That’s a likely route through which the the corn got there (there’s evidence of corn in Eastern North America as early as 1000 BCE, but it only really kicked off after more friendly breeds to the local climate were introduced), and in light of recent evidence, it seems like trade in the Gulf (Mobile Bay and the Veracruz coast in specific are two areas that seems to have had close ties) was far more extensive than once thought. It’s a shame that we know so little about pre-Columbian sailing capabilities in the region.

I’d hardly compare the Gulf of Mexico to the Mediterranean, it’s much larger and isn’t much of a sheltered sea. More coastal oriented sea travel is probably what we’re looking at.


I assume that the Great Plains and the deserts would be home to nomads maybe similar to the steppe nomads of Eurasia like the Turkic peoples (hell, after horses were re-introduced, the Comanche and Apache certainly played the part of Scythians, Turks, or Mongols), but how about another sedentary civilization on the West Coast? Any regions over there that might work for a cradle of civilization? Maybe an OTL Pueblo-like culture spreads to California from Arizona?

It’s an often used comparison, but with such an environmental altering, there’s the possibility of more extensive desertification taking place in the region. The river valleys of the region would definitely be more sedentary, and I could see two major riverine trade routes becoming more entrenched in the region, one along the Missouri, and another along the Red River.

The Pacific Coast never really needed large intensive sedentary civilizations (personally think that what we got in OTL was perfect for the region), they had plenty of resources already accessible (and as a result had truly humongous populations of mostly non-agricultural people) though the river valleys of the Pacific Northwest have potential for that (and there’s always the possibility of a spread southwards).

As far as an Oasisamerican lifestyle becoming entrenched in California, it wouldn’t work at all in the region. The environments are really different, and as a result, the cultures that developed there are highly specific to their respective regions.
 
Although it did have obsidian

There isn't local obsidian in the Central Valley, but there were extensive trade networks connecting it with the mountains. In fact, obsidian was one of the primary goods that was traded, particularly before the introduction of the bow and arrow.
 
The Pacific Coast never really needed large intensive sedentary civilizations (personally think that what we got in OTL was perfect for the region), they had plenty of resources already accessible (and as a result had truly humongous populations of mostly non-agricultural people) though the river valleys of the Pacific Northwest have potential for that (and there’s always the possibility of a spread southwards).
While arguably no place ever needed intensive sedentary civilisations, it's worth noting the comparisons given between the PNW and places like Jomon-era Japan with similarly large populations living similar lifestyles. An outside introduction of agriculture (probably not maize since it would have to pass through the arid Plateau first) would have similar effects. I like amaranth since it's known for hybridisation with other amaranth species and mutation (there are native amaranths) so could produce some useful cultivars.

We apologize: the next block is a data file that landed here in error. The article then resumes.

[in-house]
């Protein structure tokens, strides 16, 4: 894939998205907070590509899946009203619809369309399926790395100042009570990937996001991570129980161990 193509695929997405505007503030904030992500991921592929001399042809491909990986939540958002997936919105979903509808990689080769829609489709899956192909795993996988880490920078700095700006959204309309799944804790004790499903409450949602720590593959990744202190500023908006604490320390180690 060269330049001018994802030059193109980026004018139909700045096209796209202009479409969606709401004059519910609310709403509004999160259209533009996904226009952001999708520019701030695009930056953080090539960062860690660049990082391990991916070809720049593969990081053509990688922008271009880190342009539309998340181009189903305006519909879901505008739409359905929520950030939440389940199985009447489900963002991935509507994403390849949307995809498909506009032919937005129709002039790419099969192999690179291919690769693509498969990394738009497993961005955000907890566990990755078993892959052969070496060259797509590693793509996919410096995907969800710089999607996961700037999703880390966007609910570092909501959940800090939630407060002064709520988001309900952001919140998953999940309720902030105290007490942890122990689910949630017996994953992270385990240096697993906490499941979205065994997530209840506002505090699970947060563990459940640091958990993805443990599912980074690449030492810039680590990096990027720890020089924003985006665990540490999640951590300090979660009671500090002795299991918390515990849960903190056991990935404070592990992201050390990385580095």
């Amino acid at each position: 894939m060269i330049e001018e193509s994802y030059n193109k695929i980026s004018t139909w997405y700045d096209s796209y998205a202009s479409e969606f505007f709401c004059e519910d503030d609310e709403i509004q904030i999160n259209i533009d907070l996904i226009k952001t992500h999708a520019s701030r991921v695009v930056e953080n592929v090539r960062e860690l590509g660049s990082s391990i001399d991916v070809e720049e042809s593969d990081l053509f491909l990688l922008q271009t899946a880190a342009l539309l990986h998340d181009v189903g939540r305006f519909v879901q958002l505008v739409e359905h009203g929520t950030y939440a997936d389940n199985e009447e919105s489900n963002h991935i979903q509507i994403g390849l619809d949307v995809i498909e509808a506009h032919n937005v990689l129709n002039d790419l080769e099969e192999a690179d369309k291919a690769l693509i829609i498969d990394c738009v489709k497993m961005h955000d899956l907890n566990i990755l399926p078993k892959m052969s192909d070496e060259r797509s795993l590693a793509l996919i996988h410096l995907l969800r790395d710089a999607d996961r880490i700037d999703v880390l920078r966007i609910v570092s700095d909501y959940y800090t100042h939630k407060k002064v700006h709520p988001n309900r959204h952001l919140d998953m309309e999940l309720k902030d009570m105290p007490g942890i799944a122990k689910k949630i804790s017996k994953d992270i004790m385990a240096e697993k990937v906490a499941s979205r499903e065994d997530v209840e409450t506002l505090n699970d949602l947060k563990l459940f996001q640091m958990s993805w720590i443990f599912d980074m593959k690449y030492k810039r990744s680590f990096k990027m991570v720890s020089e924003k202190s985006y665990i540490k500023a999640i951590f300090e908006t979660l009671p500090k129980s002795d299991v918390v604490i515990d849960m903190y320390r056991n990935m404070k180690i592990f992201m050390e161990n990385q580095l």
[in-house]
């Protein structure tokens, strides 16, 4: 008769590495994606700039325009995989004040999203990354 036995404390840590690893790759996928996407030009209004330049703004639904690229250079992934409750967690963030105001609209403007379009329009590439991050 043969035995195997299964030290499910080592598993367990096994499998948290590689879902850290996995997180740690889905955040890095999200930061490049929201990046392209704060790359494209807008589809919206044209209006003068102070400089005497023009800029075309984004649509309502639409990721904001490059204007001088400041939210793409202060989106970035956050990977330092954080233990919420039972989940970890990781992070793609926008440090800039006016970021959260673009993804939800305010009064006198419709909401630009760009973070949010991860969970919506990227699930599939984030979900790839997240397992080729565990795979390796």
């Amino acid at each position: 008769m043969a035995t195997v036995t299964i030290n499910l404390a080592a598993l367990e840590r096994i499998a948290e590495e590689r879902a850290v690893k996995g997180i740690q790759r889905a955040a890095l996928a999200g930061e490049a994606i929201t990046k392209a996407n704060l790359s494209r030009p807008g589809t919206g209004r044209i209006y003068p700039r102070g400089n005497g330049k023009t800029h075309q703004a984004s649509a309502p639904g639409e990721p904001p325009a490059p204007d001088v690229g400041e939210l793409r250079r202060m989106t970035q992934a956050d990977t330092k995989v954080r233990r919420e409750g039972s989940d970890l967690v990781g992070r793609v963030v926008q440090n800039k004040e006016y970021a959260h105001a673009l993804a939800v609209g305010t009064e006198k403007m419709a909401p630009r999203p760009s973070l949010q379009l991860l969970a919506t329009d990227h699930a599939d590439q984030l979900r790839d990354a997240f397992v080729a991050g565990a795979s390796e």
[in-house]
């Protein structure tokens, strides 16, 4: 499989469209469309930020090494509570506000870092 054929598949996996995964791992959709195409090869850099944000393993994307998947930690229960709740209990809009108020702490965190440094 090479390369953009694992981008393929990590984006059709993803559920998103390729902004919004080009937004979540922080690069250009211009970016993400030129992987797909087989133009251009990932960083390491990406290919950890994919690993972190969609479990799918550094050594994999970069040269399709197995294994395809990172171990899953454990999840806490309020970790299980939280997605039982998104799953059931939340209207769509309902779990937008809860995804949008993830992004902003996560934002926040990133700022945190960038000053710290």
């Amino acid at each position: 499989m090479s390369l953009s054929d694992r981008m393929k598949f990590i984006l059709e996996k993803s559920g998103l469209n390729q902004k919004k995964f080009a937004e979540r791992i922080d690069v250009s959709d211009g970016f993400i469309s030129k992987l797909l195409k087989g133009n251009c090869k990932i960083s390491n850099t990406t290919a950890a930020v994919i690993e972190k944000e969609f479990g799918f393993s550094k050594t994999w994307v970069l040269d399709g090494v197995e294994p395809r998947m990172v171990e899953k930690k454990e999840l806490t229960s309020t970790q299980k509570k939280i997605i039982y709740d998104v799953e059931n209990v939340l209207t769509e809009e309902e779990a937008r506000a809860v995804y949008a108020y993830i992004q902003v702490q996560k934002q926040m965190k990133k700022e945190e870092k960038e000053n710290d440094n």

Or native intensification. It seems that the camas harvested from plots regularly tended was larger than the camas anyone might dig up in a meadow. How far might that go? Not sure about the other often-cited Sagittaria (aka wapato) species but certain plots of those were also "owned" and managed. OTL they took to introduced potatoes very well although were limited by the amount of available land (all the forests and rugged land, plus they didn't have a concept of slash and burn agriculture) and land fertility (essentially no domestic animals and again no slash and burn). They of course did have the concept of farming the local tobacco species (seen also all over California for that matter). Yet OP proposes they'd have at least horses (pretty revolutionary on the Plateau and to a lesser degree in coastal areas) which opens up plenty of options.

There were various regional periods of large population and declines in the area (like on the Plateau in the 1st millennium AD) so maybe during one of these phases you have that intensification. I'd say a more precarious area like the Plateau (maybe the Mid-Columbia near Celilo Falls or Fraser/Thompson area near the large Keatley Creek site) would be the best bet since there's all manner of disasters from drought to landslides blocking salmon runs which might trigger alternate strategies to arise, one of which leads down the path to a more agricultural society.
As far as an Oasisamerican lifestyle becoming entrenched in California, it wouldn’t work at all in the region. The environments are really different, and as a result, the cultures that developed there are highly specific to their respective regions.
The Central Valley is difficult because of the huge amount of levees needed for flood control (hence why if it could ever be agricultural it would spread from elsewhere), but I don't think that's the case with Southern California. IOTL traits of the Patayan culture (an Oasisamerican offshoot) were spreading west in the few centuries before contact, including some agriculture.
Forts, citadels, cavalry
I think you'd have a situation like Central Asia where there's a clear divide between city-dwellers and pastoralists, and the latter rules over the former. The Plains are too useful as a trade route between Oasisamerica (and further south) and the Mississippi Valley to not have some level of urban development, yet also perfectly fit for a sort of "khanate" development.
 
Well if there is some form of Naval development you could see small cities pop up all around the gulf of mexico and the mexican coast sort of like coastal city states. As for the best possible places i can think of. The east coast from florida north to the gulf of the st. Lawrence . Relatively speaking they all had a good average temperature for the growth of civilization. Fertile lands. The Appalachian mountains to the west and the great lakes and rivers were natural barrries.